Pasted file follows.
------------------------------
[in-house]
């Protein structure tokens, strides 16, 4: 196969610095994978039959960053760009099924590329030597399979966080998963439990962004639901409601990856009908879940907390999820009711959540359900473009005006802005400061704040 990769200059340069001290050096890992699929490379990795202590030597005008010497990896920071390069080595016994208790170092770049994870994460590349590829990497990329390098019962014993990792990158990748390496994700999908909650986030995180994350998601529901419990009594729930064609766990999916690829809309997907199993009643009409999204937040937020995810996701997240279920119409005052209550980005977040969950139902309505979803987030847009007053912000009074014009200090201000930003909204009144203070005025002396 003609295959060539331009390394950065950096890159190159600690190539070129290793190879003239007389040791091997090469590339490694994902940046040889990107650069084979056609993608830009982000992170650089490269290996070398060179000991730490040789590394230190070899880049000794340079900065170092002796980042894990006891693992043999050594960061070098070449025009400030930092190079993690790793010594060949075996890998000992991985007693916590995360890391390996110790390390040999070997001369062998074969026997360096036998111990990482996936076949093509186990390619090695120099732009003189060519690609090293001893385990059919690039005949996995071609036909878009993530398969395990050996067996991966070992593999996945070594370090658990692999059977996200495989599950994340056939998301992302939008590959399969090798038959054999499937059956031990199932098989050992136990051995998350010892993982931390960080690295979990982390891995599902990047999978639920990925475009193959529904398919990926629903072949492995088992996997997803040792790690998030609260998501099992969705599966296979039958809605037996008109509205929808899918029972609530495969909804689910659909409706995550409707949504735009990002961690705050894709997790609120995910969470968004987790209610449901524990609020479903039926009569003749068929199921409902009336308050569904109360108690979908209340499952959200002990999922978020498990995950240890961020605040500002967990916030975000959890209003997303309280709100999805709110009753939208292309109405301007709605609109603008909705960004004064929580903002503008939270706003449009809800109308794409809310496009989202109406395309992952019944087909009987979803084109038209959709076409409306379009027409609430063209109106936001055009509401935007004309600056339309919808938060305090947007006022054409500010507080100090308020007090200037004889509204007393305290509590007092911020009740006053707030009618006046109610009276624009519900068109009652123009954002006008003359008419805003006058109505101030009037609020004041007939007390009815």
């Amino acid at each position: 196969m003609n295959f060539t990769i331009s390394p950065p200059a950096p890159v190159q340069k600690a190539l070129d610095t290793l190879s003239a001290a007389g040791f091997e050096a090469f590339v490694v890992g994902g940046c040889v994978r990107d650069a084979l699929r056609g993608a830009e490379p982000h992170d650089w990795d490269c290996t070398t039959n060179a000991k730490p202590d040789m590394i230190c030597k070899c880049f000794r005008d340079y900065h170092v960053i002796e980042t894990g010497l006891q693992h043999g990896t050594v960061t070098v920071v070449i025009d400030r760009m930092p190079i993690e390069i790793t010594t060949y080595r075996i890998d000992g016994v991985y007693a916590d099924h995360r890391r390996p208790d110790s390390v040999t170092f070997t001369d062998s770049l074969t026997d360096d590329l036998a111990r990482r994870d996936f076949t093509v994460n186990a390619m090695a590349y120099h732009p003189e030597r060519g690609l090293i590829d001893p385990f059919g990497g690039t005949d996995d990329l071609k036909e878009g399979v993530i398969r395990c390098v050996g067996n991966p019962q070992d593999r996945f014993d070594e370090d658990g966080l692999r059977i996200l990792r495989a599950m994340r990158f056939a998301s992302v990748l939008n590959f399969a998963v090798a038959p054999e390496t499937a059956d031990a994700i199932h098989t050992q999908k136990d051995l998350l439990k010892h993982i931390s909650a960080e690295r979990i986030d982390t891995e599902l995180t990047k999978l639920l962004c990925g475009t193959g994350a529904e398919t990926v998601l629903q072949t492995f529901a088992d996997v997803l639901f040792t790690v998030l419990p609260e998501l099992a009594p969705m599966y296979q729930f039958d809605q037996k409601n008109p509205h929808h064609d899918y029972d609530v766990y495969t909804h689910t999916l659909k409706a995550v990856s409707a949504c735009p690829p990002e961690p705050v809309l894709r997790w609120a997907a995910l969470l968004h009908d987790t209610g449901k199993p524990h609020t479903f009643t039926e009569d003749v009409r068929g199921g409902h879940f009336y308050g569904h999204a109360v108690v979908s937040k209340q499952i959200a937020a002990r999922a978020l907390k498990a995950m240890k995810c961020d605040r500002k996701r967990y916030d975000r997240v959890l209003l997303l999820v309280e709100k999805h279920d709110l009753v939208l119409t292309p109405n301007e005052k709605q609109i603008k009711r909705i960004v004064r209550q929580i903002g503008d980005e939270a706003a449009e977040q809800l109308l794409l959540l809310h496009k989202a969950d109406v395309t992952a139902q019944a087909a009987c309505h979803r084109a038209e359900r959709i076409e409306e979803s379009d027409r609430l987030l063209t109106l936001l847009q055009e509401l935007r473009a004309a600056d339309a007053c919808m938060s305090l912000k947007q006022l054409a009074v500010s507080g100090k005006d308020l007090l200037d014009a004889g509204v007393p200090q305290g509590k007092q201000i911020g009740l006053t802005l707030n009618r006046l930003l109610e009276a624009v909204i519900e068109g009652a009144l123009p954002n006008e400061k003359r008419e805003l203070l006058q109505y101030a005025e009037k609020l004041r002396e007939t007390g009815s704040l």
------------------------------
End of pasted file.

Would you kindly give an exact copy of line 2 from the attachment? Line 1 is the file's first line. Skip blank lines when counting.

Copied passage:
């Protein structure tokens, strides 16, 4: 196969610095994978039959960053760009099924590329030597399979966080998963439990962004639901409601990856009908879940907390999820009711959540359900473009005006802005400061704040 990769200059340069001290050096890992699929490379990795202590030597005008010497990896920071390069080595016994208790170092770049994870994460590349590829990497990329390098019962014993990792990158990748390496994700999908909650986030995180994350998601529901419990009594729930064609766990999916690829809309997907199993009643009409999204937040937020995810996701997240279920119409005052209550980005977040969950139902309505979803987030847009007053912000009074014009200090201000930003909204009144203070005025002396 003609295959060539331009390394950065950096890159190159600690190539070129290793190879003239007389040791091997090469590339490694994902940046040889990107650069084979056609993608830009982000992170650089490269290996070398060179000991730490040789590394230190070899880049000794340079900065170092002796980042894990006891693992043999050594960061070098070449025009400030930092190079993690790793010594060949075996890998000992991985007693916590995360890391390996110790390390040999070997001369062998074969026997360096036998111990990482996936076949093509186990390619090695120099732009003189060519690609090293001893385990059919690039005949996995071609036909878009993530398969395990050996067996991966070992593999996945070594370090658990692999059977996200495989599950994340056939998301992302939008590959399969090798038959054999499937059956031990199932098989050992136990051995998350010892993982931390960080690295979990982390891995599902990047999978639920990925475009193959529904398919990926629903072949492995088992996997997803040792790690998030609260998501099992969705599966296979039958809605037996008109509205929808899918029972609530495969909804689910659909409706995550409707949504735009990002961690705050894709997790609120995910969470968004987790209610449901524990609020479903039926009569003749068929199921409902009336308050569904109360108690979908209340499952959200002990999922978020498990995950240890961020605040500002967990916030975000959890209003997303309280709100999805709110009753939208292309109405301007709605609109603008909705960004004064929580903002503008939270706003449009809800109308794409809310496009989202109406395309992952019944087909009987979803084109038209959709076409409306379009027409609430063209109106936001055009509401935007004309600056339309919808938060305090947007006022054409500010507080100090308020007090200037004889509204007393305290509590007092911020009740006053707030009618006046109610009276624009519900068109009652123009954002006008003359008419805003006058109505101030009037609020004041007939007390009815």